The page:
Showing posts with label The Museum of Art and Photography (MAP). Show all posts
Showing posts with label The Museum of Art and Photography (MAP). Show all posts

6 Oct 2022

Technology In Museums

Technology can effectively bridge the gap between museums and younger audiences to create seamless experiences that imitate ordinary interactions by adapting and enhancing the same tools that the younger generation uses on a regular basis

In the past two years, it has become increasingly evident that technology plays a very important role in the museum experience. It allows enthusiasts and admirers to stay connected with the world of history and art, whether physically or virtually.

Technology can help bridge the gap between museums and the younger generation since their lives are constantly influenced by the digital world. Museums can create seamless experiences that imitate ordinary interactions by adapting and enhancing the same tools that the younger generation uses on a regular basis. Along the same lines, technology allows museums to boost audience participation by using gadgets that are already in use.

Holographic table at MAP , Image provided by MAP for Art Scene India
Holographic table at MAP 

Technology also helps museums bring to life their ideas and the creative ways in which they wish to engage the audience. For example, the Museum of Art & Photography (MAP), one of the first private art and photography museums in Bengaluru, collaborated with BrandMusiq to give the brand a distinct sonic identity through its MOGO or ‘musical logo’. MAP’s sonic identity is inspired by the aim to bridge the gap between the past and the present, the classical and the modern, and the conventional and the contemporary.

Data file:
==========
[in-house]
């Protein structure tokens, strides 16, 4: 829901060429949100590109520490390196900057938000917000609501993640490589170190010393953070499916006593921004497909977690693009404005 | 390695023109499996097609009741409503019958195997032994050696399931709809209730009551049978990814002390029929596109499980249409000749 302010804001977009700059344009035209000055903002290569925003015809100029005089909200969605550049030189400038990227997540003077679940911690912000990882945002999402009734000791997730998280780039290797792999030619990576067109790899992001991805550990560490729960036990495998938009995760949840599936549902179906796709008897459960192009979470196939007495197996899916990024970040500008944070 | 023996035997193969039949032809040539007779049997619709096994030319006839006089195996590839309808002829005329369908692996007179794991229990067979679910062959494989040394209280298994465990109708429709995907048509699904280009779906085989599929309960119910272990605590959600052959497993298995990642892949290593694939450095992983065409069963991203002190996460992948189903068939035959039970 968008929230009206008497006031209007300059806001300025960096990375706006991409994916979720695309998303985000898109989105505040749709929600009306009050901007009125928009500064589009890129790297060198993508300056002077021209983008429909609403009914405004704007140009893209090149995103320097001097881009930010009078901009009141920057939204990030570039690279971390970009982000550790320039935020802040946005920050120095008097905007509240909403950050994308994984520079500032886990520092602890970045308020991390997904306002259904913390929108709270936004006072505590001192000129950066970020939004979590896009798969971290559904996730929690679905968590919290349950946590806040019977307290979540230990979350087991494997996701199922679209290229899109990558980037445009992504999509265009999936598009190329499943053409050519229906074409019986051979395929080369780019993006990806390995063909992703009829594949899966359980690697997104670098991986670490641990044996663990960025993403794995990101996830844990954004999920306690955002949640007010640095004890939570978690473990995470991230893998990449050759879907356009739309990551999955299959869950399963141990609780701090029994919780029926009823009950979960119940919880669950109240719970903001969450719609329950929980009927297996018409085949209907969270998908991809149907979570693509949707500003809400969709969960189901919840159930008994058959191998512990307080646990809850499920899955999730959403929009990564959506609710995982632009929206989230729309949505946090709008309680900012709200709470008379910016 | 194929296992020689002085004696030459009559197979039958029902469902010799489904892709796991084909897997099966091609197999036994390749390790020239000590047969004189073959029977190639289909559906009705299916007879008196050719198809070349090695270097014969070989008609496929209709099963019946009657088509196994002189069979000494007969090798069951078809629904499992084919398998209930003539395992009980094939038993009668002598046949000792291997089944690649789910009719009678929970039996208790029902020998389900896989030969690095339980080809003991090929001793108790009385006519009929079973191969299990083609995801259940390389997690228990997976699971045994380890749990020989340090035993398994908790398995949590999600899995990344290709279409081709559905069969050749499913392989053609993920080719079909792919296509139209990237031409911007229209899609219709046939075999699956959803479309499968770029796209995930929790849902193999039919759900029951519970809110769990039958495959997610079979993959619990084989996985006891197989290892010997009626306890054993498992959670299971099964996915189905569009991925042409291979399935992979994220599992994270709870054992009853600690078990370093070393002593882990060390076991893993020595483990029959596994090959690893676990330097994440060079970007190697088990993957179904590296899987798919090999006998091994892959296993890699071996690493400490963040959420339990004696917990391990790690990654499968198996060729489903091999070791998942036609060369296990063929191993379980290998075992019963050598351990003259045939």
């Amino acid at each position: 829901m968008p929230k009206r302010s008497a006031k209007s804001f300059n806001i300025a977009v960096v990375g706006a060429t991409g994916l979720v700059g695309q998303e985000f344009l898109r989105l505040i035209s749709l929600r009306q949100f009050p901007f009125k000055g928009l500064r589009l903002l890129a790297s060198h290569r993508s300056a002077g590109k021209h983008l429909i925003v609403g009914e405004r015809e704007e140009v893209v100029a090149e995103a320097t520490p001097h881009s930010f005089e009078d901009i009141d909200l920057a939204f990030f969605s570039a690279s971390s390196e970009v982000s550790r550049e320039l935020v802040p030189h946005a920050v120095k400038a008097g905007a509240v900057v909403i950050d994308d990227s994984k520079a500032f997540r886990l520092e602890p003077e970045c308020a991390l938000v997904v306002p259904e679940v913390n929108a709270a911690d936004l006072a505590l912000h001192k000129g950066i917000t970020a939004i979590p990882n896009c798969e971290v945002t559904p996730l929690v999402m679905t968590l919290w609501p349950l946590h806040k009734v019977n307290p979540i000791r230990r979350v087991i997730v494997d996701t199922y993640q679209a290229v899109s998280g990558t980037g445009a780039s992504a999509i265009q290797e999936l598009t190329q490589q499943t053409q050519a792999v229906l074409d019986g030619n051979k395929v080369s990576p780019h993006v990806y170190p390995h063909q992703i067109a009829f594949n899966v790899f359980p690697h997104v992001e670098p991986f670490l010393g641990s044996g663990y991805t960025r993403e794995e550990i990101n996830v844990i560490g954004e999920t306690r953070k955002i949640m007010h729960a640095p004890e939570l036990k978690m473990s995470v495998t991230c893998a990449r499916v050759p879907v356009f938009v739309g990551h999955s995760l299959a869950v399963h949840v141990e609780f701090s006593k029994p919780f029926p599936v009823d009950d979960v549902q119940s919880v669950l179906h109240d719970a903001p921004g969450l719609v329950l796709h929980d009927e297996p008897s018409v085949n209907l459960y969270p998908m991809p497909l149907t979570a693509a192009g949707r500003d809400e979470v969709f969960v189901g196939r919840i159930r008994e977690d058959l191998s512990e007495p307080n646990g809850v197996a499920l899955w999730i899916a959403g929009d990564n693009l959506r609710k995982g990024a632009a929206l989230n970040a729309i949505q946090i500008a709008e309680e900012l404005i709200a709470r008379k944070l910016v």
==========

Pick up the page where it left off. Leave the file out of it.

These tools make art and history more accessible while making the museum more accessible to people with disabilities such as hearing loss, vision impairment, Alzheimer's disease, and Autism Spectrum Disorder.

MAP’s involvement in the confluence of art and technology makes for a refreshing change. MAP and Accenture Labs collaborated to create India’s first conversational digital persona in M.F. Husain. The viewers can interact with the artists with questions on his early life, career and family. The usage of speech synthesis software and extensive research on the artist makes for an engaging interaction. 

Husain’s holographic avatar, as part of MAP’s collaboration with Accenture India, Image provided by MAP for Art Scene India
Husain’s holographic avatar, as part of MAP’s collaboration with Accenture India

The virality of different kinds of technology and their reception by the masses help museums understand the kind of devices to use and how they can be made increasingly accessible to the audience. Haptic interfaces, iPads, touch screens, and live screenings are a few such tools that engage the audience and help museums reach out to them virtually without losing their interest.

Kalamkari Prayer Mat, 1850s, Cotton, natural dyes, Machilipatnam, Andhra Pradesh, India, TXT.0021, Image provided by MAP for Art Scene India
Kalamkari Prayer Mat, 1850s, Cotton, natural dyes,
Machilipatnam, Andhra Pradesh, India, TXT.0021

In another instance of a technology-focused initiative, MAP Academy, the educational vertical of MAP Bengaluru, collaborated with Microsoft to develop the platform INTERWOVEN as a part of Microsoft’s AI for Cultural Heritage initiative. This project is rooted in developing the digital recreation of the histories of South Asia through textiles, making it more accessible and inclusive for a global audience. Viewers sitting anywhere in the world can find connections between artworks and textiles, cultures and histories through this platform. And that really is the magic of integrating the use of technology in the arts and museums. It allows for a wider and more inclusive reach, as well as a greater participation by young audiences; it allows the museum to become an institution of the future.